Israel is a Middle Eastern country located on the Eastern end of the Mediterranean Sea that borders Lebanon, Syria, Jordan and Egypt. The northern and coastal regions of Israel experience a Mediterranean climate characterized by hot and dry summers and winters with decreasing levels of rainfall. The southern and eastern areas of Israel are characterized by an arid climate throughout the year. Israel’s less-than-favourable climate has led to it being considered as one of the most water-scarce countries in the world.
So just how did Israel become one of the leading experts of water management? Over a period of 12 years, Israel experienced three major water crises that led to the gradual implementation of institutional policy reforms and massive investments in infrastructure. In 2000, the Israeli government changed their policy for water sector management to one that moved to adopt a sustainable approach to guaranteeing water security for the country. Moreover, the country implemented key innovations to ensure water sustainability for its future.
Israel established a national bulk water transmission system that conveys 95 percent of Israel’s potable water resources (surface water, groundwater, desalinated water). This massive water infrastructure includes as many as 3,000 installations and 12,000 kilometres of transmission pipelines controlled by 10 main command centres across the country. Impressively, the overall level of water losses in the bulk transportation system declined and is currently reported to stand at 3 percent.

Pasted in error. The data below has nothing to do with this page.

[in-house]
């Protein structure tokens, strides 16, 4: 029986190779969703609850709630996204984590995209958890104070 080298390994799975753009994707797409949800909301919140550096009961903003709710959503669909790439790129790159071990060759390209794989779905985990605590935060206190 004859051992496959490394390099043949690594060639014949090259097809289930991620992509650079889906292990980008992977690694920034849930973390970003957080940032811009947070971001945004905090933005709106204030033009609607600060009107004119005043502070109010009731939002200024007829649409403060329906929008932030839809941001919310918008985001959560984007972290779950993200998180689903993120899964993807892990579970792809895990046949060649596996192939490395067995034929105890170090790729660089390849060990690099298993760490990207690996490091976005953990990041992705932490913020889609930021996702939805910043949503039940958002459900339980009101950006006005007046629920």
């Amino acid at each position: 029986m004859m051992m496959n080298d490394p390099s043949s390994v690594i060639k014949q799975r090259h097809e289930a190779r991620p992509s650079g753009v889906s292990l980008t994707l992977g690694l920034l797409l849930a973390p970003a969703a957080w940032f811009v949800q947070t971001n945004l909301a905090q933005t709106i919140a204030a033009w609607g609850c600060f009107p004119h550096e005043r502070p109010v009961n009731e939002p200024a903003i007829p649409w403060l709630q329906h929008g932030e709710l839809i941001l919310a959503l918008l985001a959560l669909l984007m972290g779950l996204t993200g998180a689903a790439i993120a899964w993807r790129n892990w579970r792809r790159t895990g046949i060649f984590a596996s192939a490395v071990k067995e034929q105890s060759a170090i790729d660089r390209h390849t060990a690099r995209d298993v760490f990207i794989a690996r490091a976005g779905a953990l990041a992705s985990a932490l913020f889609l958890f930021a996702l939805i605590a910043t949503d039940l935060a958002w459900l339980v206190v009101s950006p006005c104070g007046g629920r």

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Gradually, Israel reclaimed wastewater which has now become a major source of water for farmers, supplying more than 40 percent of the country’s needs for irrigation and more than 87 percent of wastewater being reused. It is also worth noting that re-use of wastewater is environmentally less damaging than the traditional methods of disposing treated sewerage into the environment, something that Israel really tapped into.
Five mega desalination plants based on seawater reverse osmosis (SWRO) were constructed along the Mediterranean Coast with a total capacity of 585 million cubic meter per year. Four of them were developed through public private partnerships (PPPs) with private concessionaires under build-operate-transfer (BOT) and build-operate-own (BOO) schemes. Desalinated water now supplies 85 percent of domestic urban water consumption and 40 percent of the country’s total water consumption.
Using aquifers as reservoirs in the absence of surface reservoirs and dams was also an innovation that was adopted by Israel. This involves recharging of aquifers with treated wastewater during low-demand months, capturing of occasional flash floods, and comprehensive monitoring and control of aquifer levels with a strict abstraction regime.
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Demand management has also been strengthened by controlling aquifer abstraction through water permits and metering, improving efficiency, reducing domestic consumption of potable water per capita, and shifting water use to higher value irrigated crops.
Israel’s promotion of innovation in the water sector through the integration of the private sector, urban water utilities and the government is unmatched. They truly are an example that all water-scarce and water-abundant countries need to follow.
By Amanda Kibe